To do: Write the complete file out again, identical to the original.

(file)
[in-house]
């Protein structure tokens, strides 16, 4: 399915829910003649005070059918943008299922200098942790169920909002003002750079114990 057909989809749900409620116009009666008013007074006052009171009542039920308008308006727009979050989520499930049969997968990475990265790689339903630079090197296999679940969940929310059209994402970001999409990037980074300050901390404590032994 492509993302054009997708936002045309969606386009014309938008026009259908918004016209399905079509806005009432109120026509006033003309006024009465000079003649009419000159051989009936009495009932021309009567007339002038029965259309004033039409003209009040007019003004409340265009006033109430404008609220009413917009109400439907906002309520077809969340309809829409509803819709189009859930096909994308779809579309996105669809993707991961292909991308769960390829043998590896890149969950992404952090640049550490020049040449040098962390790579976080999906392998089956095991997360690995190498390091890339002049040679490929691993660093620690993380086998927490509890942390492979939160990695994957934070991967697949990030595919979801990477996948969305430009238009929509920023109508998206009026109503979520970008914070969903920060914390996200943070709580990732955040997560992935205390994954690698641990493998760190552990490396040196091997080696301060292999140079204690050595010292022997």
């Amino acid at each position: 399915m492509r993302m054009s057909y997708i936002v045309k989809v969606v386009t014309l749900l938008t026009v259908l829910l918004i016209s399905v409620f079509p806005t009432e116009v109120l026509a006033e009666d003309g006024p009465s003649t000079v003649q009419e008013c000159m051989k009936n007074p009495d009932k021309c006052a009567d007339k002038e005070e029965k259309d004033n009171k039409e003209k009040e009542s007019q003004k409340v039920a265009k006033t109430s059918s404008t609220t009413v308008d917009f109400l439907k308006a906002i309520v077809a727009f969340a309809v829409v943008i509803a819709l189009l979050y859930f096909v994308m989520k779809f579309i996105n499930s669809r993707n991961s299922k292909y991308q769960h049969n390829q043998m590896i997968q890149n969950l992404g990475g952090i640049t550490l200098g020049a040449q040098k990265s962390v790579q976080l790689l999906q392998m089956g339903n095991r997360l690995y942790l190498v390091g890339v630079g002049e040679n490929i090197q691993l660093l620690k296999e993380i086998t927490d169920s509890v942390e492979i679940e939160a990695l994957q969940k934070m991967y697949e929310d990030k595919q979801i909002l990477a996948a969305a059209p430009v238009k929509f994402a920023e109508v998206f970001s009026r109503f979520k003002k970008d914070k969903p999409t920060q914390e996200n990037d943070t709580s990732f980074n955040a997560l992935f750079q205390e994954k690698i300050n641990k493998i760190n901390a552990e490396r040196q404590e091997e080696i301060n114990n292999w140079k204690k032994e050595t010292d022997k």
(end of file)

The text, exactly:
[in-house]
């Protein structure tokens, strides 16, 4: 399915829910003649005070059918943008299922200098942790169920909002003002750079114990 057909989809749900409620116009009666008013007074006052009171009542039920308008308006727009979050989520499930049969997968990475990265790689339903630079090197296999679940969940929310059209994402970001999409990037980074300050901390404590032994 492509993302054009997708936002045309969606386009014309938008026009259908918004016209399905079509806005009432109120026509006033003309006024009465000079003649009419000159051989009936009495009932021309009567007339002038029965259309004033039409003209009040007019003004409340265009006033109430404008609220009413917009109400439907906002309520077809969340309809829409509803819709189009859930096909994308779809579309996105669809993707991961292909991308769960390829043998590896890149969950992404952090640049550490020049040449040098962390790579976080999906392998089956095991997360690995190498390091890339002049040679490929691993660093620690993380086998927490509890942390492979939160990695994957934070991967697949990030595919979801990477996948969305430009238009929509920023109508998206009026109503979520970008914070969903920060914390996200943070709580990732955040997560992935205390994954690698641990493998760190552990490396040196091997080696301060292999140079204690050595010292022997």
């Amino acid at each position: 399915m492509r993302m054009s057909y997708i936002v045309k989809v969606v386009t014309l749900l938008t026009v259908l829910l918004i016209s399905v409620f079509p806005t009432e116009v109120l026509a006033e009666d003309g006024p009465s003649t000079v003649q009419e008013c000159m051989k009936n007074p009495d009932k021309c006052a009567d007339k002038e005070e029965k259309d004033n009171k039409e003209k009040e009542s007019q003004k409340v039920a265009k006033t109430s059918s404008t609220t009413v308008d917009f109400l439907k308006a906002i309520v077809a727009f969340a309809v829409v943008i509803a819709l189009l979050y859930f096909v994308m989520k779809f579309i996105n499930s669809r993707n991961s299922k292909y991308q769960h049969n390829q043998m590896i997968q890149n969950l992404g990475g952090i640049t550490l200098g020049a040449q040098k990265s962390v790579q976080l790689l999906q392998m089956g339903n095991r997360l690995y942790l190498v390091g890339v630079g002049e040679n490929i090197q691993l660093l620690k296999e993380i086998t927490d169920s509890v942390e492979i679940e939160a990695l994957q969940k934070m991967y697949e929310d990030k595919q979801i909002l990477a996948a969305a059209p430009v238009k929509f994402a920023e109508v998206f970001s009026r109503f979520k003002k970008d914070k969903p999409t920060q914390e996200n990037d943070t709580s990732f980074n955040a997560l992935f750079q205390e994954k690698i300050n641990k493998i760190n901390a552990e490396r040196q404590e091997e080696i301060n114990n292999w140079k204690k032994e050595t010292d022997k």